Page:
Switches and Keys
   Recently I realized that today I almost never use a switch or a tap key when setting up an undergraduate experiment. In the past these humble items were essential for testing the balance of a Wheatstone bridge, or reversing the current through a wall galvanometer.

   The upper picture shows a tap key that I once used at Kenyon. It is marked "James W. Queen/Maker/ Philadelphia, and so is a survivor from the nineteenth century. It is really a Telegraph Key and was made by Queen of Philadelphia.

  The lower picture shows a reversing switch from the Harvard Collection of Historical Apparatus. Although the terminals have screw connections, the contacts are made through mercury cups. 

  The two switches below are from Denison University, and are used in experiments in which a circuit must be disconnected rapidly and at a definite time, such as in a resistance-capacitance discharge experiment. The switch spring is cocked, and disconnection occurs when the release button is touched. The switch on the right was made by a Denison student in the 1890s, while the one on the left is by W. & L.E. Gurley of Troy, New York. Most of the output of the Gurley factory was surveying instruments, and this is a relatively rare piece of apparatus. Note the engraved plate with "Denison University" on the base of the apparatus.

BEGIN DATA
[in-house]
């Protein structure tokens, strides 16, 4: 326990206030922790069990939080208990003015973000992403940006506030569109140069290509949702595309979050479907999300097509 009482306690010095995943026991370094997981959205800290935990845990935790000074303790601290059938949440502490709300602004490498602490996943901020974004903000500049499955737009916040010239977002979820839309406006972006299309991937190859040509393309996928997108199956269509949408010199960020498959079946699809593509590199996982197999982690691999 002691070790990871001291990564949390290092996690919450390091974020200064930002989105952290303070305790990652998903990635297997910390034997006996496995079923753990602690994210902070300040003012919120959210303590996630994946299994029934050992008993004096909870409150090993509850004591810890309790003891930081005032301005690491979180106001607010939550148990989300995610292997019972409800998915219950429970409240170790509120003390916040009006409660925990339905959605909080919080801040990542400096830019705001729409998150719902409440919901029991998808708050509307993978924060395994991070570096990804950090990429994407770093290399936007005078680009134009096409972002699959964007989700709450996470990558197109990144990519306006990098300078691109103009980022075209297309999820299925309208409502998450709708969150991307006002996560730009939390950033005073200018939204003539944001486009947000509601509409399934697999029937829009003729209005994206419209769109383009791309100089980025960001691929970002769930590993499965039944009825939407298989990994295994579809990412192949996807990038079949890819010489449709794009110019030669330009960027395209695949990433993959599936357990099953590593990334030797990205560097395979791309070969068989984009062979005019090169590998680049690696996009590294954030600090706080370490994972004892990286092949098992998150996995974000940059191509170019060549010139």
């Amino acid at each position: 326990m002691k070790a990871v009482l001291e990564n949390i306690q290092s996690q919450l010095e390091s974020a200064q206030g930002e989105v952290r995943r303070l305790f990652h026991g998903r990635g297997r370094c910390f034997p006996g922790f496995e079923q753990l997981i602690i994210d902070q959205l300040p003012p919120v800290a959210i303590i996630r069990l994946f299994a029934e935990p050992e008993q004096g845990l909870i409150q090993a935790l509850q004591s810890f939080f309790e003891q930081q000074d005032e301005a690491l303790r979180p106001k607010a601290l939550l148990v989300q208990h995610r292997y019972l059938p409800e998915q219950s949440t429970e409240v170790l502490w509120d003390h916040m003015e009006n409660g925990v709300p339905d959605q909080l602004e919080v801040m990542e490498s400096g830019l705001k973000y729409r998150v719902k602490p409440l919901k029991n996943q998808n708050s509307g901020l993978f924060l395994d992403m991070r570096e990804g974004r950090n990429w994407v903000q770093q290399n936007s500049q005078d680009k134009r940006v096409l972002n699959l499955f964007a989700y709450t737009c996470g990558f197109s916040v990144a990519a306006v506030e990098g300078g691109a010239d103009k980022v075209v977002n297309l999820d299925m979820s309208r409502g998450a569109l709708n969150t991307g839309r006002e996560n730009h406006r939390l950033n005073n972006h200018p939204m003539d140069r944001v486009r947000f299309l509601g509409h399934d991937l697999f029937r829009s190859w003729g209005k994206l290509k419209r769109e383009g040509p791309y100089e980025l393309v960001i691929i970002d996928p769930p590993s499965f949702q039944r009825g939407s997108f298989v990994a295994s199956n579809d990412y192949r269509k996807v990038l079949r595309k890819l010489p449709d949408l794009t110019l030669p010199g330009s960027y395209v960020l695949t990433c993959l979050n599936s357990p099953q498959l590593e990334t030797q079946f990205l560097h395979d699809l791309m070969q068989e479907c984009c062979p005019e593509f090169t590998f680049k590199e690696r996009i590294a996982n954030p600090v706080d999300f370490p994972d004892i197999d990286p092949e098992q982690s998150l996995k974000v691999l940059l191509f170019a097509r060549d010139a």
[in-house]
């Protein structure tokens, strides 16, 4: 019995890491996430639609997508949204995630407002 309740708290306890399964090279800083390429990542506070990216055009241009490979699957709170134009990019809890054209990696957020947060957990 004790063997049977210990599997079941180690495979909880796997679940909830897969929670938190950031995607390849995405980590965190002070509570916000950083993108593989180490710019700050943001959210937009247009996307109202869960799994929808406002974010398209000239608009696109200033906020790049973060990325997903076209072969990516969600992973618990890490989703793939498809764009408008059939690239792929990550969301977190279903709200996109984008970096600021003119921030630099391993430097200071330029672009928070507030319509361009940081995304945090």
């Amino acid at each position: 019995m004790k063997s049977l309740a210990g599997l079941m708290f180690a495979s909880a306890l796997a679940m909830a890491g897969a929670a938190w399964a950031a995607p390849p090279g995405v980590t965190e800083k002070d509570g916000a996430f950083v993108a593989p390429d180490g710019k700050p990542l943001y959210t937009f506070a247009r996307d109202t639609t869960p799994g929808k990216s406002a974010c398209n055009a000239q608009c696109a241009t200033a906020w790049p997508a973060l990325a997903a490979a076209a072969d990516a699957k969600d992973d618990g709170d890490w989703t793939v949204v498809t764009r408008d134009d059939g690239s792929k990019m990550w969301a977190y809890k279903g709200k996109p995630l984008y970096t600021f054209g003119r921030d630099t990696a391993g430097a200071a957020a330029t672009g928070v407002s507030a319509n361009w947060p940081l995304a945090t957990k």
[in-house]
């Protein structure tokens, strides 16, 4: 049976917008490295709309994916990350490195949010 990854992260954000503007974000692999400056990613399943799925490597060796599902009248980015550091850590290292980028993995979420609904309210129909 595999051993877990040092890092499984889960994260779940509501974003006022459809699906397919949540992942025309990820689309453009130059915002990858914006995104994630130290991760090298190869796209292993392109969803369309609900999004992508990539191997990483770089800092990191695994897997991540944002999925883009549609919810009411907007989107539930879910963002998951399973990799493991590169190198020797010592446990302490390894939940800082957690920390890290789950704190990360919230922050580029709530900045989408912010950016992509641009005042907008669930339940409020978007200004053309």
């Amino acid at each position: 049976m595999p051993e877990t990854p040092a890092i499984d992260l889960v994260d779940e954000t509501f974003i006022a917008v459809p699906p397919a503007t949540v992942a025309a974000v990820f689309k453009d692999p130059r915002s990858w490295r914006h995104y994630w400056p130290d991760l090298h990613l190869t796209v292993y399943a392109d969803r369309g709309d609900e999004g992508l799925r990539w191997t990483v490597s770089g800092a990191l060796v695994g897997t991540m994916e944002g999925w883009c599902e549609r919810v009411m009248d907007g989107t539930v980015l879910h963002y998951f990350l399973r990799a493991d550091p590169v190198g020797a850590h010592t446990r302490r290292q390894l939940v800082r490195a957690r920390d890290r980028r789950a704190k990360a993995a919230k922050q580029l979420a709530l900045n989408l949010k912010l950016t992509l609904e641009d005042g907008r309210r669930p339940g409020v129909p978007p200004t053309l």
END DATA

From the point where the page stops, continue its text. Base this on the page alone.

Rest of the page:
These two switches were bought from Leeds and Northrup by Kenyon College in 1926 when the new Samuel Mather Science Hall was being outfitted. On the right is a double contact switch that cost $15. The charge and discharge key on the right was $22 – both of these figures being obtained from the original invoices. The 1905 catalogue of Electrical Testing Instruments published by L&N notes that the latter “key is admirably adapted to charging and discharging condensers of small or large capacity.  The insulation is of the highest, so that no electricity can be lost by leakage. The insulated handle enables the key to be used without insulating the body.” The bulbous design of the insulators increases the surface leakage path length.

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